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10 Things You Should Know about Feed the Future and Women’s Empowerment

By USAID, Bureau for Food Security, Sylvia Cabus, Gender Advisor

In celebration of International Women’s Day, Feed the Future is proud to highlight 10 recent examples of how our work supports women’s empowerment.

  1. The second of a series of online and in-person events comprising a Gender Global Learning and Evidence Exchange (GLEE) took place on January 30 and 31. More than 70 individuals from USAID, implementing partners, and research institutions from around the world connected online for rich and substantial discussions on innovation, women’s participation, partnering with host governments, training, gender-sensitive programming, and discovering the latest and greatest in gender integration. As part of the GLEE, Agrilinks is hosting a related Twitter chat on March 8.
  2. Feed the Future is celebrating the one-year anniversary of the Women’s Empowerment in Agriculture Index this month. Over the past year, Feed the Future rolled out this innovative monitoring and evaluation tool in all focus countries. The Index measures women’s empowerment in five areas—production, resources, income, leadership, and time use—and also measures women’s empowerment relative to men within their households.
  3. The African Women in Agriculture Research and Development (AWARD) program recently announced the winners of its 2013 fellowships: 70 women scientists from 11 African countries. Feed the Future and the Bill and Melinda Gates Foundation have joined forces to support AWARD in cultivating a new generation of African leaders in food and agriculture, including technically competent, influential women. The program is pilot-testing fellowships for women in French-speaking African countries this year.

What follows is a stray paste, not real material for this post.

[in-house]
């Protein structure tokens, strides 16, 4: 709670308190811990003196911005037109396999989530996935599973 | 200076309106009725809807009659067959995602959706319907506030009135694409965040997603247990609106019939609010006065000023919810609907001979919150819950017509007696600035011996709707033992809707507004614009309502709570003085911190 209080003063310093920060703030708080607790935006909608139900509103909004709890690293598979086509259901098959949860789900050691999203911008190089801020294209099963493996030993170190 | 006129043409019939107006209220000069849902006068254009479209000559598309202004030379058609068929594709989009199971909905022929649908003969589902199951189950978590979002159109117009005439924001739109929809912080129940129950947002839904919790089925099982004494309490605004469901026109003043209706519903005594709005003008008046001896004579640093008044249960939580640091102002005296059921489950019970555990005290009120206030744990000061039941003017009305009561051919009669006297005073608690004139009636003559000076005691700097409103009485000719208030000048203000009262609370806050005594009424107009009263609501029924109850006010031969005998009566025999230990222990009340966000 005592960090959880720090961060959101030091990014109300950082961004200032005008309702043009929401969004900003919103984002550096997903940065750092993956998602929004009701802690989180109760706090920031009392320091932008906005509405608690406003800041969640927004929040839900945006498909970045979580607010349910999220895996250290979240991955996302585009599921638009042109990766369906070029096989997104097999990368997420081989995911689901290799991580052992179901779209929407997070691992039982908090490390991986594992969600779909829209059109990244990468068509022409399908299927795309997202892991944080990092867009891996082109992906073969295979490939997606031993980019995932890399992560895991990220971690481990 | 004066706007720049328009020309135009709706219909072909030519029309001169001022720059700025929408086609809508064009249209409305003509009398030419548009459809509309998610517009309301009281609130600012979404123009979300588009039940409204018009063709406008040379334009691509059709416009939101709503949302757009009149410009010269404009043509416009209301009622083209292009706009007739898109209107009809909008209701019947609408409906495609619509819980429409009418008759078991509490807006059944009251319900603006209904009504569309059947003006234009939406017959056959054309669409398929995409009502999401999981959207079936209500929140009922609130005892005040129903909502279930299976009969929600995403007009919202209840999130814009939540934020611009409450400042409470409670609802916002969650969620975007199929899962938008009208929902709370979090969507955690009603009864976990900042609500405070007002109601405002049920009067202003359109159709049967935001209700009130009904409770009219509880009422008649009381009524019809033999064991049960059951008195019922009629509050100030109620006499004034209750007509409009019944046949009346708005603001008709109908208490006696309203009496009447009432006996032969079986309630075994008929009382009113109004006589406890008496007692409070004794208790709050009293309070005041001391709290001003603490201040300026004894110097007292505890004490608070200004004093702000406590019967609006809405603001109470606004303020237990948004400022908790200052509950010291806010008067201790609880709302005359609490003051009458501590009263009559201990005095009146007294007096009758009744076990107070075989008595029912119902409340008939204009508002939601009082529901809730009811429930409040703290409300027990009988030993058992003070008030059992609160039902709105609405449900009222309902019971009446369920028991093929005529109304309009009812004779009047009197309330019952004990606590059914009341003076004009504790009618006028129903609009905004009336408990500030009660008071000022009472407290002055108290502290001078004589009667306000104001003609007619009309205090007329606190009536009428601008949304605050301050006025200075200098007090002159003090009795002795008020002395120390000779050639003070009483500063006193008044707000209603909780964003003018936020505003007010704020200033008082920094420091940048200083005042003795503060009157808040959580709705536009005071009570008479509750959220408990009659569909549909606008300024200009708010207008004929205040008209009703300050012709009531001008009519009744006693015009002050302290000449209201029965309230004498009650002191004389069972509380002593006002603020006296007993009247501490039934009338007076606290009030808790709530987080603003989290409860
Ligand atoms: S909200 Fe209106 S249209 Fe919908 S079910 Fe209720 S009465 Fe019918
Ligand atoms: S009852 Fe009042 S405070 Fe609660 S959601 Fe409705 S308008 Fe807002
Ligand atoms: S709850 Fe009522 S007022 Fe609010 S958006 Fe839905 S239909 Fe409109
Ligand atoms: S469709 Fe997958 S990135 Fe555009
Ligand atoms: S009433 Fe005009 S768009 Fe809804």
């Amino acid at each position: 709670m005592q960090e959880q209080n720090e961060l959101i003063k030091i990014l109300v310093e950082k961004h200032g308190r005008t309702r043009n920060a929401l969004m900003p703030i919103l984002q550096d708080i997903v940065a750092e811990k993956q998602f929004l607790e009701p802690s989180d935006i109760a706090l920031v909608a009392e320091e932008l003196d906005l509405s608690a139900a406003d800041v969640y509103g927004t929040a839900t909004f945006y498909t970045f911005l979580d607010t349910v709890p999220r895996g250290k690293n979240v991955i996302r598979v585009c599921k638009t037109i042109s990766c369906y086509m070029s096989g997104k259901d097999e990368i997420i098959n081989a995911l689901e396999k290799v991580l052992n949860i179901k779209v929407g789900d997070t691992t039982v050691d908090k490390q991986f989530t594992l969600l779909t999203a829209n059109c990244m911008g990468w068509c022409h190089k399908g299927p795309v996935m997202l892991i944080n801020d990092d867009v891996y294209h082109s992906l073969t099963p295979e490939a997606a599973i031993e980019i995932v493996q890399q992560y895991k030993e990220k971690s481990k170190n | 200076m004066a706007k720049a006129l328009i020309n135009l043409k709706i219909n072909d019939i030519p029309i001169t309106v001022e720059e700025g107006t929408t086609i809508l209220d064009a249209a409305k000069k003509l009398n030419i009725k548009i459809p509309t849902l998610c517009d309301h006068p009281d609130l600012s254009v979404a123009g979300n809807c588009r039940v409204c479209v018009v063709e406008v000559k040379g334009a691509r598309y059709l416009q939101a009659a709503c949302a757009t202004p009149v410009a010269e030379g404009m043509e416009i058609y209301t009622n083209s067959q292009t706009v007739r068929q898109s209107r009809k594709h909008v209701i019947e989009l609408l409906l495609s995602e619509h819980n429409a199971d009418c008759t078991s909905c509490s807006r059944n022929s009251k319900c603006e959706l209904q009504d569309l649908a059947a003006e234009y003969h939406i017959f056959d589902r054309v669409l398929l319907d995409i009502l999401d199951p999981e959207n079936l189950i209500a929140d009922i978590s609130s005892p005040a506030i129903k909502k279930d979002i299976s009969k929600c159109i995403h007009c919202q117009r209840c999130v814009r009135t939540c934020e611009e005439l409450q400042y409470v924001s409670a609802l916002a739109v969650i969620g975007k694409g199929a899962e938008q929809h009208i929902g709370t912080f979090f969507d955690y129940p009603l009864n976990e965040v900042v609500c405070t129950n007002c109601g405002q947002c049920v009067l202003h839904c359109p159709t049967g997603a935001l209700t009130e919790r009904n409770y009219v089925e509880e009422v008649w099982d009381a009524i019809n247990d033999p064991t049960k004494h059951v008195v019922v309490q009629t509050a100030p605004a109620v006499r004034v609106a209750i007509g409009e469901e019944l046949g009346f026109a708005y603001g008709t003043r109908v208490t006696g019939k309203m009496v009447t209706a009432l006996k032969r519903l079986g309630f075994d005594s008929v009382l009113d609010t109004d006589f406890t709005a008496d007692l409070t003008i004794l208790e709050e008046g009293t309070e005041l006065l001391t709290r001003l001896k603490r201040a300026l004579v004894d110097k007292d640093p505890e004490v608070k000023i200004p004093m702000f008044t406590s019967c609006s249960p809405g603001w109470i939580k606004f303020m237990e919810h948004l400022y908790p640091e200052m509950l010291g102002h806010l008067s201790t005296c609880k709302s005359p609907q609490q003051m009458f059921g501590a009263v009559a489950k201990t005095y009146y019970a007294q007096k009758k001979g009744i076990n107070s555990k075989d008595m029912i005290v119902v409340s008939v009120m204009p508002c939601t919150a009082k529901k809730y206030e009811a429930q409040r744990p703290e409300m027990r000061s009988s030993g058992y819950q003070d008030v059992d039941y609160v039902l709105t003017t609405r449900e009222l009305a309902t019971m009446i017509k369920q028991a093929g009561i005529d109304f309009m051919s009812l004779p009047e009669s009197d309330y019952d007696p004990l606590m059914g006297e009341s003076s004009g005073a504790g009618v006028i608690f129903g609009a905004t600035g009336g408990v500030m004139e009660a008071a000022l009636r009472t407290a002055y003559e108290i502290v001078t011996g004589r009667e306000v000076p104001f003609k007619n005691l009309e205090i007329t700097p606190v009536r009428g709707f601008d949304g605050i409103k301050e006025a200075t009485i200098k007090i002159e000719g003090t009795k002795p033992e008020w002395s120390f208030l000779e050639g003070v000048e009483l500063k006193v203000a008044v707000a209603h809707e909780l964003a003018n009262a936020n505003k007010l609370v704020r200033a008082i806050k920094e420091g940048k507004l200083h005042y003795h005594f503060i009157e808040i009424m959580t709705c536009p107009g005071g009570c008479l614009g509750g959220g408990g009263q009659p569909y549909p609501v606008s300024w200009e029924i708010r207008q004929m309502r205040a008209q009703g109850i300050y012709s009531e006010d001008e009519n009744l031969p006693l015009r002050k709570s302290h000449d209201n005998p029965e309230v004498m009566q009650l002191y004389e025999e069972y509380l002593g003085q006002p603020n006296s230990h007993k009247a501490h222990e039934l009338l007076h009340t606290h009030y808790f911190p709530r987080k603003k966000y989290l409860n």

4. Feed the Future supports gender integration in climate change and other environmental disciplines that affect agriculture production, including a USAID report and training on Gender, Agriculture, and Climate Change for the East Africa region.
  5. This past year, the U.S. Government gained an important new tool to promote property rights, particularly for women. The Voluntary Guidelines on the Responsible Governance of Tenure of Land, Fisheries and Forests in the Context of National Food Security, adopted by more than 95 member countries of the UN Committee on World Food Security, places special emphasis on the need to protect the rights of women and other vulnerable groups. When women in developing countries have secure rights to land and property, it creates a ripple of benefits for their families and communities.
  6. The Modernizing Extension and Advisory Services project continues to provide support to USAID Missions on important topics such as Applying Gender-Responsive Value-Chain Analysis in Extension and Advisory Services so both men and women farmers can access the latest technical assistance and information through local extension agents. This year’s MEAS conference will highlight case studies on improving extension services to women farmers.
  7. Feed the Future supports women-led and owned cooperatives and farmers’ groups in Africa through grants from the U.S. African Development Foundation, such as Koba Club in Senegal, the Chisanzo Dairy Cooperative in Malawi, and the Bukonzo Joint Cooperative Society in Uganda. These grants provided much-needed capital to grow businesses, increase productivity, and gain new skills.
  8. Host country governments recognize the value of Feed the Future’s focus on involving women, as shown in the Cambodian Minister of Women’s Affairs recent visit to Feed the Future projects.
  9. Feed the Future provides women with opportunities to contribute to household income as well as their communities. For example, we’re supporting these women in Kenya and Tanzania as they make a difference in their communities.
  10. In Nepal, USAID’s Suaahara (“Good Nutrition”) project uses an innovative “model farmer” approach to convey key health and nutrition messages and provide information on growing home gardens. The model farmer is always a woman, may also be a community health volunteer, and is chosen by her community as an active and committed leader.

How is your work supporting women’s empowerment? Join the conversation on Twitter and Facebook


 More information on gender integration in Feed the Future

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